The plane's emergency locator beacon was activated on Wednesday night when the plane was en route from the South Pole to the Italian base at Terra Nova Bay.
The search in mountainous terrain about 450 kilometres north of the South Pole was initially suspended overnight due to strong winds and heavy snow.
The search resumed again this morning but has once again been suspended because of high wind and heavy cloud cover.
RCCNZ spokesman Mike Roberts says rescuers will try to reach the plane as soon as conditions permit.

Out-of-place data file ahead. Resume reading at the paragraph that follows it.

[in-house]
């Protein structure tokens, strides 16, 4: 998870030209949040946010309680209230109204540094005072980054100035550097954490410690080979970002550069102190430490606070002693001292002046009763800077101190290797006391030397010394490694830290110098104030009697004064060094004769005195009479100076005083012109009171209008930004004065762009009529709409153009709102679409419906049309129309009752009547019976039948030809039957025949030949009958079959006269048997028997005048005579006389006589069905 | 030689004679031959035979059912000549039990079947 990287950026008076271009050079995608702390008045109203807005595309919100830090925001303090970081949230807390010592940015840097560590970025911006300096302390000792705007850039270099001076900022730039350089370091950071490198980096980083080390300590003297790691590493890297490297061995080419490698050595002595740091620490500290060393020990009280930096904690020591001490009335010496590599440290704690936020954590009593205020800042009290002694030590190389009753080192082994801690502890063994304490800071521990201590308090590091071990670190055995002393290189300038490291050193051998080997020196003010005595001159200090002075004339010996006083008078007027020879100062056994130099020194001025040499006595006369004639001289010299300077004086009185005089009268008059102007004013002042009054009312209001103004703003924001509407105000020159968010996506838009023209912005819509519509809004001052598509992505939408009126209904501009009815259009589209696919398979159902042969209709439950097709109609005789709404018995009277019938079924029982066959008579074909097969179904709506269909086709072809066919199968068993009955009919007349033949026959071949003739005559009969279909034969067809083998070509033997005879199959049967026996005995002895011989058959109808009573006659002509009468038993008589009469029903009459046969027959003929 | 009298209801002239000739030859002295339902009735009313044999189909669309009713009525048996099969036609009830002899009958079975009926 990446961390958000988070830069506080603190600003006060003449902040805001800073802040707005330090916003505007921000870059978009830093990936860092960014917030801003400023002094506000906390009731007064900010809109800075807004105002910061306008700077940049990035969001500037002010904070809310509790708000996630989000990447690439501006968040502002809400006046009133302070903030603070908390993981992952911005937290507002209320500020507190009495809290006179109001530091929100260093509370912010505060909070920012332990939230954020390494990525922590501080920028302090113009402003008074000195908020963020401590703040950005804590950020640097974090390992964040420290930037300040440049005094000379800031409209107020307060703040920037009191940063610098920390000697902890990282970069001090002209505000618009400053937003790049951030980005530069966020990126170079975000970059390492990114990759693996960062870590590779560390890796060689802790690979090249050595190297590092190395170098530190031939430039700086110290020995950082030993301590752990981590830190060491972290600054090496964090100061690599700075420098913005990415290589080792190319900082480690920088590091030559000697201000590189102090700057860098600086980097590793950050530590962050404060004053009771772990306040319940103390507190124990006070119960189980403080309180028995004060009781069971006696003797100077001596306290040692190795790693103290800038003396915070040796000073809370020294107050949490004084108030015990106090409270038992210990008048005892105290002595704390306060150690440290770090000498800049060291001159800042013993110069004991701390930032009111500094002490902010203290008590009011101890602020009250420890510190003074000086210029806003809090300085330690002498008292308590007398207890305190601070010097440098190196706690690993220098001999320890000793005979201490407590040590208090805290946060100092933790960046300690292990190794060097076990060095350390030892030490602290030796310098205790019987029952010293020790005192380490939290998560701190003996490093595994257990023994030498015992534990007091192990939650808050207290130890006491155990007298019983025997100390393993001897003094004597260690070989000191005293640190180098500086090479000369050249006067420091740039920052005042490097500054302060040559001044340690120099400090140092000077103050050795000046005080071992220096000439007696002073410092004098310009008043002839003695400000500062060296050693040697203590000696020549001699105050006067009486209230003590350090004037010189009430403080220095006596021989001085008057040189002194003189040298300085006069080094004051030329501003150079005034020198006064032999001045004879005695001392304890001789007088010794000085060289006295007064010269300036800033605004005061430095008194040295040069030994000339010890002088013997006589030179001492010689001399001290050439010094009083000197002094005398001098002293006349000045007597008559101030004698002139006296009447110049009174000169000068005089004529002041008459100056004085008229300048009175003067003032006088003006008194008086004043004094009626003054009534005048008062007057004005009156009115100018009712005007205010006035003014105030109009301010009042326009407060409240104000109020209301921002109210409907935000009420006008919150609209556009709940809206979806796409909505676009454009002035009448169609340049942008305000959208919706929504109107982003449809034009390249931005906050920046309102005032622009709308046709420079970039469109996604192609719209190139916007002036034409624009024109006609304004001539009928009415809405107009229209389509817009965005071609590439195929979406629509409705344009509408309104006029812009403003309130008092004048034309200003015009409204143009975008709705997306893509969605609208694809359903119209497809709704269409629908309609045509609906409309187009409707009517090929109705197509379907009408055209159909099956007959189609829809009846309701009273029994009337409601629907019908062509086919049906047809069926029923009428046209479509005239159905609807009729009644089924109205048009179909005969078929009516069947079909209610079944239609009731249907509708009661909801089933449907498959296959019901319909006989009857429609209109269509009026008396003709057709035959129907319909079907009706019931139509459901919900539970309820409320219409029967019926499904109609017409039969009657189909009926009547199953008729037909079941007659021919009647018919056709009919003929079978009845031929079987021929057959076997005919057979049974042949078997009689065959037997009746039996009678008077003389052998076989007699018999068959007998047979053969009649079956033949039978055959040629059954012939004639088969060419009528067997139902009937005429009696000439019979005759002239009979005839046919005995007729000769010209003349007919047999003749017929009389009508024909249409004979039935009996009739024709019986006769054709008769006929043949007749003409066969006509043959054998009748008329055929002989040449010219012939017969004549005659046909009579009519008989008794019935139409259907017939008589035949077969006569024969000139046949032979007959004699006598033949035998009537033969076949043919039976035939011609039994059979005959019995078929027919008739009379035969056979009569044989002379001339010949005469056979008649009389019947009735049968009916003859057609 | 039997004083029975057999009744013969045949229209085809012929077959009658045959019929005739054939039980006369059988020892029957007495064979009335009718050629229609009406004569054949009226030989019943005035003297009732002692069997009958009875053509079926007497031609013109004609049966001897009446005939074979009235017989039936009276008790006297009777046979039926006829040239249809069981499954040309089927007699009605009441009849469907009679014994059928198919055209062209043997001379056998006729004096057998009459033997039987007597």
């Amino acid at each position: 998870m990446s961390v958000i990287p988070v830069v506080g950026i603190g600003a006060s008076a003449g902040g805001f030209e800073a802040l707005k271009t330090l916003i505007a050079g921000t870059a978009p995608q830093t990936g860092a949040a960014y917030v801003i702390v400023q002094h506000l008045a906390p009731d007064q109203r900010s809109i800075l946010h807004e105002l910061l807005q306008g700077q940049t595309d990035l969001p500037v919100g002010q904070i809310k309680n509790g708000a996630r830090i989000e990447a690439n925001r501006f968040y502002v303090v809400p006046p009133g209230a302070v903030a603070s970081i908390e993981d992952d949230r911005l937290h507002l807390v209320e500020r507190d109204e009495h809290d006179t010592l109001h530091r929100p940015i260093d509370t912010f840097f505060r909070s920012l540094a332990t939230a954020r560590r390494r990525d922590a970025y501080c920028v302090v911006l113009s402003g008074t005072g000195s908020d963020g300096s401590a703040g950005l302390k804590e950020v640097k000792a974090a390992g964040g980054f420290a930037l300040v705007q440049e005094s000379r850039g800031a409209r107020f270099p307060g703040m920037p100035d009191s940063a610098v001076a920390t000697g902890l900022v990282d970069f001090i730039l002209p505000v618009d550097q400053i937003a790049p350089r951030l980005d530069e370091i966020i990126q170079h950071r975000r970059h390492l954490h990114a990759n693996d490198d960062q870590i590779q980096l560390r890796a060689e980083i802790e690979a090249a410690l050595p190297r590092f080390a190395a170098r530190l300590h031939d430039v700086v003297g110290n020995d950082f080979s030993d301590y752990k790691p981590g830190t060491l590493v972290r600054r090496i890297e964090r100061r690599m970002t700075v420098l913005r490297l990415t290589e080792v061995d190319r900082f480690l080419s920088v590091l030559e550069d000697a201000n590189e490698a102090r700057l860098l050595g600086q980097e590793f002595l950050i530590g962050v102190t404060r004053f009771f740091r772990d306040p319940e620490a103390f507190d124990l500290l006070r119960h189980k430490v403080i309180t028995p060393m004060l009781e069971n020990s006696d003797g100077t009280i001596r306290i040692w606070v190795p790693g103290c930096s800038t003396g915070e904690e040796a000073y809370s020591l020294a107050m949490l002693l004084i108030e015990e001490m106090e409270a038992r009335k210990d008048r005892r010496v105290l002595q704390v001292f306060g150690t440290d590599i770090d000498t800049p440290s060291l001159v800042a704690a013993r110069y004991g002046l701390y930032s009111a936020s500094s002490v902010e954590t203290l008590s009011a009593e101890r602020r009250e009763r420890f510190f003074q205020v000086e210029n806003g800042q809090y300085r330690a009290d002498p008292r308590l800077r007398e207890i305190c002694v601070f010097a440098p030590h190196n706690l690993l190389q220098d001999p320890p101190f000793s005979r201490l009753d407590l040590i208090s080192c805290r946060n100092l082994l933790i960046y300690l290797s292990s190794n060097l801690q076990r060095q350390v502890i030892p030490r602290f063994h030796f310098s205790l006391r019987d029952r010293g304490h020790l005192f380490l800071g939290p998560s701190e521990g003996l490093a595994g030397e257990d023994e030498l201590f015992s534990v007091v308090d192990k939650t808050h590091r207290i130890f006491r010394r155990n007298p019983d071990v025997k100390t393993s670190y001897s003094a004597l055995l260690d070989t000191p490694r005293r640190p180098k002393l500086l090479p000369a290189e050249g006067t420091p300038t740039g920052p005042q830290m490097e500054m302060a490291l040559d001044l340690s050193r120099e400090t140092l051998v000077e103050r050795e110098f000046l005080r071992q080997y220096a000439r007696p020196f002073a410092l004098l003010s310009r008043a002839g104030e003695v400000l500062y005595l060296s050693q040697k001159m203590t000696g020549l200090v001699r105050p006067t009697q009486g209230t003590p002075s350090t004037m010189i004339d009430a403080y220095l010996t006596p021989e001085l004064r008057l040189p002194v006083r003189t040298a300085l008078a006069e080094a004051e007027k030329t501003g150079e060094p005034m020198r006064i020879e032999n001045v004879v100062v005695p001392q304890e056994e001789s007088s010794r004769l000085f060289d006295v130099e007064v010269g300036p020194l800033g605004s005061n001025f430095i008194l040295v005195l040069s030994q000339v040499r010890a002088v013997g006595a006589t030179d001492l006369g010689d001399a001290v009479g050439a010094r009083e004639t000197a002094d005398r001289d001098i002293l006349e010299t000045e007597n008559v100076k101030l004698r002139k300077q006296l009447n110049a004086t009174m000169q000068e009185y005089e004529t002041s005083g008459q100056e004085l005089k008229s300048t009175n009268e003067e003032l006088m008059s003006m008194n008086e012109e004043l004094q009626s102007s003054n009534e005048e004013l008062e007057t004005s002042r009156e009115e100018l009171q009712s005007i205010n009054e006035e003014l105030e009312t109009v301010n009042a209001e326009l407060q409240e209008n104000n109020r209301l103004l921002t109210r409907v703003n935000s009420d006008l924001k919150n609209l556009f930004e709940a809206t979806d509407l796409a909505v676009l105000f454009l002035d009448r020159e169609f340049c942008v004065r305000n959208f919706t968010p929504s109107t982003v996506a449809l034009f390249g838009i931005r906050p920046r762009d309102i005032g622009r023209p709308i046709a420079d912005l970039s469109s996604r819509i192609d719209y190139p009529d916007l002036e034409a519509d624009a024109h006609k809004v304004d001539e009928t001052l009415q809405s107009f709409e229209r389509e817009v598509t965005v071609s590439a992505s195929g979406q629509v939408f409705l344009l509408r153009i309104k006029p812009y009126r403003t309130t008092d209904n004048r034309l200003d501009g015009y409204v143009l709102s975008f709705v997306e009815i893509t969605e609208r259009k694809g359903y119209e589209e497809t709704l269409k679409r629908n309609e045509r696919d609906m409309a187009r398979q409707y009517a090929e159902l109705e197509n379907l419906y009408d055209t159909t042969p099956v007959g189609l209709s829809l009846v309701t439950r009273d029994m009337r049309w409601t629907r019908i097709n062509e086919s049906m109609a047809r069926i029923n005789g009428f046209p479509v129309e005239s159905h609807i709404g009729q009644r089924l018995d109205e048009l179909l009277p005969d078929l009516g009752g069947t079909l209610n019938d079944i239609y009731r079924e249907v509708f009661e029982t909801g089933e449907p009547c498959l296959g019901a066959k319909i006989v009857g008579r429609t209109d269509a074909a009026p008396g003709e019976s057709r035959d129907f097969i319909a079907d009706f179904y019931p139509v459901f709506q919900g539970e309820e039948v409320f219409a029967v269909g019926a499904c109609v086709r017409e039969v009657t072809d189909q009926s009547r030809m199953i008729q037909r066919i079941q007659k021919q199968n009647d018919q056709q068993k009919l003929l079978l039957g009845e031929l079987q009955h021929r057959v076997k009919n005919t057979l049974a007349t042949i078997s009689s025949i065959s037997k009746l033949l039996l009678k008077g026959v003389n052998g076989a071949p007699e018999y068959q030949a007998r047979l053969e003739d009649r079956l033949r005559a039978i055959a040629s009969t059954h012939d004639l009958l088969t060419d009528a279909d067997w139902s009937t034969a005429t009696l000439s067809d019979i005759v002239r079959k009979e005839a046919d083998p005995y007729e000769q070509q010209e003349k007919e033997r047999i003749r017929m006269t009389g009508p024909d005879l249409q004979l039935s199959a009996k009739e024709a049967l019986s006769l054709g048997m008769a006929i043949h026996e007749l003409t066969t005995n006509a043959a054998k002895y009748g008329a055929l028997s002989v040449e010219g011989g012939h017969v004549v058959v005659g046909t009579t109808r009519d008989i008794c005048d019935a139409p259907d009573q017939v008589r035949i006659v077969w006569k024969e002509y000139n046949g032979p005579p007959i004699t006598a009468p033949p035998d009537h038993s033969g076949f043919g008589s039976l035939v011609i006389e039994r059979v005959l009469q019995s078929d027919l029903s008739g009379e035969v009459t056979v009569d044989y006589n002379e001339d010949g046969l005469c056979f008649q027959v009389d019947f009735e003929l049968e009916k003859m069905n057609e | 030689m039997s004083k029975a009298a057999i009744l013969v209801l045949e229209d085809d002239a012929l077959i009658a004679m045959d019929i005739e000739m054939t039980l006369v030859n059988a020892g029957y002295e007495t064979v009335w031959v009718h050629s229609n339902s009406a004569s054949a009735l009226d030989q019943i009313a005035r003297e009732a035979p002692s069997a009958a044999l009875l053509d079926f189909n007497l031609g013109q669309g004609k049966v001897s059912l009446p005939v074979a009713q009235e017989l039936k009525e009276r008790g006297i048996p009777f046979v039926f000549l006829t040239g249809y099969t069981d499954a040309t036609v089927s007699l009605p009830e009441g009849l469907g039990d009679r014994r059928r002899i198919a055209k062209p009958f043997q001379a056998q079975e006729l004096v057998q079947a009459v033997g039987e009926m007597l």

He says the rugged terrain means sending in a helicopter is the preferred option, but mountain rescue experts and medics are also prepared to make a land-based approach if feasible.
"We have two helicopters on standby at the moment... and they will fly in as soon as conditions allow," he told Radio New Zealand.
The missing Twin Otter was operated by Canadian company Kenn Borek Air, and its pilot was highly experienced in polar flight.
The rescue centre says the plane was carrying emergency equipment and supplies for five days.
New Zealand is coordinating the rescue with US authorities at McMurdo Station.
Pilot Bob Heath was reportedly among the three men on board. His friend and occasional co-pilot Tony Szekely remains optimistic.
"Bob possesses the skills to make the most of what's available," he said.
"He can maximise the performance of the aircraft. He's one of the best pilots I know."